shrewd

[ shrood ]
/ ʃrud /

adjective, shrewd·er, shrewd·est.

astute or sharp in practical matters: a shrewd politician.
keen; piercing.
Archaic. malicious.
Obsolete. bad1.
Obsolete. shrewish.

Origin of shrewd

1275–1325; Middle English shrewed, in part representing shrew1 + -ed3 (cf. dogged1, wicked); in part probably past participle of shrewen to curse, v. use of shrew1 (see -ed2)
Related forms
Dictionary.com Unabridged Based on the Random House Unabridged Dictionary, © Random House, Inc. 2019

Examples from the Web for shrewdness

British Dictionary definitions for shrewdness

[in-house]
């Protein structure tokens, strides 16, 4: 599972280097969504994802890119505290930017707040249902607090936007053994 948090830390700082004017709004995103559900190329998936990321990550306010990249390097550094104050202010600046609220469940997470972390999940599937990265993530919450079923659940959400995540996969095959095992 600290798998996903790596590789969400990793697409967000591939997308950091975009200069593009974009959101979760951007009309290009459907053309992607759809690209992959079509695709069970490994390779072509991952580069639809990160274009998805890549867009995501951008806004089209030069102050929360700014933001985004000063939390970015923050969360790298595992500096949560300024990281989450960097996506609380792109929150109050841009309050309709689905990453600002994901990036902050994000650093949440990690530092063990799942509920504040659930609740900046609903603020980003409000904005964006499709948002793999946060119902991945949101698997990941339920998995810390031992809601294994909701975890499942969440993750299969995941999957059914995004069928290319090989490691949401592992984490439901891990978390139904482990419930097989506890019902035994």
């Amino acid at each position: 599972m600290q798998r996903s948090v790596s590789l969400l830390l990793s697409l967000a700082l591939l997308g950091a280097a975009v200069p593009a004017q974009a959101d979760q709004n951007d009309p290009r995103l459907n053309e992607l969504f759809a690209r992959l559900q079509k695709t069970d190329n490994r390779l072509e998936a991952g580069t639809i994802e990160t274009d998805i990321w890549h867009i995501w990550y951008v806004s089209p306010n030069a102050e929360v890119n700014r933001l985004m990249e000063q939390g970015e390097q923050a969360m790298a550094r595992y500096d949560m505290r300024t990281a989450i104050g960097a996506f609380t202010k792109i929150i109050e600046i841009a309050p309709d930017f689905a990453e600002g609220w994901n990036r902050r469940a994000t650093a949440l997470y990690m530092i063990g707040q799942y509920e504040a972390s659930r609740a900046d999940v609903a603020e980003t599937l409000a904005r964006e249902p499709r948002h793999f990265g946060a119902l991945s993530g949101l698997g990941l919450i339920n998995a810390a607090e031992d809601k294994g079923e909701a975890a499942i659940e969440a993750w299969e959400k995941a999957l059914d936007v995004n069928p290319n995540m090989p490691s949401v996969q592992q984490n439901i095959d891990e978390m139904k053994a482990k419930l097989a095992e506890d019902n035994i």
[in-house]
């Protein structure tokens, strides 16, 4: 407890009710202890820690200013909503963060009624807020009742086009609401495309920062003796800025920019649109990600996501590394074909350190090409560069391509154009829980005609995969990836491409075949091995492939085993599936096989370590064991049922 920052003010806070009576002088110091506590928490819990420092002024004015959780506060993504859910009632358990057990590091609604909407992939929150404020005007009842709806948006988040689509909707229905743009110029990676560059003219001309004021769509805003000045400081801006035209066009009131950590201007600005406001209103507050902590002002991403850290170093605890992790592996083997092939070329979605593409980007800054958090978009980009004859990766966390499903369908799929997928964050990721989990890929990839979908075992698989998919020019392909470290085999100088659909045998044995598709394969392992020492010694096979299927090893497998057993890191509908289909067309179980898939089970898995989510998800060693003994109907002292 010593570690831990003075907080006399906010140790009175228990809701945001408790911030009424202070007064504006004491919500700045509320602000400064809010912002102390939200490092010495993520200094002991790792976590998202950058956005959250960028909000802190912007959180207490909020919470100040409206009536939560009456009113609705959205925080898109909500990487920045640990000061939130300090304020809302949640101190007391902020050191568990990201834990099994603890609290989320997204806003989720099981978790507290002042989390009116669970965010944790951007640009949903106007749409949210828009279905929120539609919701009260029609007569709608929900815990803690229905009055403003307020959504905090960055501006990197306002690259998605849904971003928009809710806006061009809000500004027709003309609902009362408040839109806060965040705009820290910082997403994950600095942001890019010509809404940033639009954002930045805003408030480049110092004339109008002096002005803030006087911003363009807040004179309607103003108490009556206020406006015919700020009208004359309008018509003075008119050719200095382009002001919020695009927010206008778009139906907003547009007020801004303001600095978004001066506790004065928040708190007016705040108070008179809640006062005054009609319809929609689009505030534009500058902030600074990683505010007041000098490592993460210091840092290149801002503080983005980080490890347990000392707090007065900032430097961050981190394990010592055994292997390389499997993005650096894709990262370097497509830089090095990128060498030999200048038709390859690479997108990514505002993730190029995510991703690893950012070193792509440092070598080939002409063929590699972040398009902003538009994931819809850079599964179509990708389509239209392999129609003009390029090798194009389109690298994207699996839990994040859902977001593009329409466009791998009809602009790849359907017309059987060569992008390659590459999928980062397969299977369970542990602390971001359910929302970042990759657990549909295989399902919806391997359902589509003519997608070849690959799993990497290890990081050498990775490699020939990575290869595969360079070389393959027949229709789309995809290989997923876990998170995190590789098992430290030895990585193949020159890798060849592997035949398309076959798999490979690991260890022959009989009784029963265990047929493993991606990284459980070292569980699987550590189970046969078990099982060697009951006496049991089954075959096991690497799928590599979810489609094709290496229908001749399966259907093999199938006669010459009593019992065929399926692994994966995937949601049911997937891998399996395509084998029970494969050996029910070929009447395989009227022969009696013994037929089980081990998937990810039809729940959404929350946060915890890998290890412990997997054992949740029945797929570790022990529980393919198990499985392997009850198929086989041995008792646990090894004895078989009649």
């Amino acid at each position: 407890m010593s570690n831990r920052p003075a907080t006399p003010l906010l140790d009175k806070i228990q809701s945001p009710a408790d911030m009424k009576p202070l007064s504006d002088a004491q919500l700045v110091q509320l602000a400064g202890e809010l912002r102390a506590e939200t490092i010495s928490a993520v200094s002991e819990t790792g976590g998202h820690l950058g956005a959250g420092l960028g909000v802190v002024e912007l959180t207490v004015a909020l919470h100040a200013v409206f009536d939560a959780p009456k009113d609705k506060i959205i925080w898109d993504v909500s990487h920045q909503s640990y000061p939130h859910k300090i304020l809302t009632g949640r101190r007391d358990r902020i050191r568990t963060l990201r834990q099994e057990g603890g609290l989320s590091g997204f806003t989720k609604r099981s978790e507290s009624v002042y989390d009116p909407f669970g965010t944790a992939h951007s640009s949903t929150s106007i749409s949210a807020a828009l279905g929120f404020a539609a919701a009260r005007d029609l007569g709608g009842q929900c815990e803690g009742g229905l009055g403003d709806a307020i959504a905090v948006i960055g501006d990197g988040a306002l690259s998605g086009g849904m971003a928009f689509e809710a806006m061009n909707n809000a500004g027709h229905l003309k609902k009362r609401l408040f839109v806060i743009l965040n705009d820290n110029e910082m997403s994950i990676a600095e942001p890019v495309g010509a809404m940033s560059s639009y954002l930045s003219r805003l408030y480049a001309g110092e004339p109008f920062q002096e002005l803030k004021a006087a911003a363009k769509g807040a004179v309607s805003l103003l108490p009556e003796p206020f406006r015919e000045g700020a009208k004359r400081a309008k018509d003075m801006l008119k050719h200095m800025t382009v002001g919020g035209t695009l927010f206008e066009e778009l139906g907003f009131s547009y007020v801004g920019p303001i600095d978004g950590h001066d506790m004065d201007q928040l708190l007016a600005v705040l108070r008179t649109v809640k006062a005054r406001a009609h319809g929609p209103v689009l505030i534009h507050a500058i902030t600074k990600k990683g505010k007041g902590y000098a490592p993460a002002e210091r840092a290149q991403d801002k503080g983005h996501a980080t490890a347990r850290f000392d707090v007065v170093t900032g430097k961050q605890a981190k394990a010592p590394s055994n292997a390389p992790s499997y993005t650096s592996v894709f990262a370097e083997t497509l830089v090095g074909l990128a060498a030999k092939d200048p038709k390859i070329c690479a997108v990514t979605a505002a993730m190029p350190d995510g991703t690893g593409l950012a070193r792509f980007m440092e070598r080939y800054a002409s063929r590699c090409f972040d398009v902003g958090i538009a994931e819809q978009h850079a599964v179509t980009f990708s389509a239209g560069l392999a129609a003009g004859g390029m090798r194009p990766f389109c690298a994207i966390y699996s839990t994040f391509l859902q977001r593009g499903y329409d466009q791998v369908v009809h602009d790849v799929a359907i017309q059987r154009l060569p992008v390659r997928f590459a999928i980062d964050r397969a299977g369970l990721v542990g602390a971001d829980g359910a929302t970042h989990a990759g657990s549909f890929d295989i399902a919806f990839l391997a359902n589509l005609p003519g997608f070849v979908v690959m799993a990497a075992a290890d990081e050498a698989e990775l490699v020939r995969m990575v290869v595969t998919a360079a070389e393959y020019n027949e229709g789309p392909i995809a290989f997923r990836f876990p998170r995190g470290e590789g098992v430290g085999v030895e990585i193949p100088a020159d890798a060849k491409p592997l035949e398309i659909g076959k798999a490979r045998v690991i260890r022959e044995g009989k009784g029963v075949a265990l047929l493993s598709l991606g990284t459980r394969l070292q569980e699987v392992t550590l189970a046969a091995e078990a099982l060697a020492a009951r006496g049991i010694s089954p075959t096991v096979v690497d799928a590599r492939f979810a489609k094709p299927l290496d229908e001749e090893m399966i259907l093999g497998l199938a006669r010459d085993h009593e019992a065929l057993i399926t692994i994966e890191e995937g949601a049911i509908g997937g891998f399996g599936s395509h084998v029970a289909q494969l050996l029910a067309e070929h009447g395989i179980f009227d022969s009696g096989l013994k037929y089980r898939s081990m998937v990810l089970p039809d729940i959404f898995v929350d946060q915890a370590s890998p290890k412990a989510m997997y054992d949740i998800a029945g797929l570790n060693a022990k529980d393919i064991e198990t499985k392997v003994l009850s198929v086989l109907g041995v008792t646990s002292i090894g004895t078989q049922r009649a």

shrewd

/ (ʃruːd) /

adjective

astute and penetrating, often with regard to business
artful and craftya shrewd politician
obsolete
  1. piercinga shrewd wind
  2. spiteful
Derived Formsshrewdly, adverbshrewdness, noun

Word Origin for shrewd

C14: from shrew (obsolete vb) to curse, from shrew
Collins English Dictionary - Complete & Unabridged 2012 Digital Edition © William Collins Sons & Co. Ltd. 1979, 1986 © HarperCollins Publishers 1998, 2000, 2003, 2005, 2006, 2007, 2009, 2012

Word Origin and History for shrewdness

shrewd


adj.

c.1300, "wicked, evil," from shrewe "wicked man" (see shrew). Cf. crabbed from crab (n.), dogged from dog (n.), wicked from witch (n.). The sense of "cunning" is first recorded 1510s. Related: Shrewdly; shrewdness. Strutt's "Sports and Pastimes of the People of England" (1801) has a shrewdness of apes for a company or group of them. Shrewdie "cunning person" is from 1916.

Online Etymology Dictionary, © 2010 Douglas Harper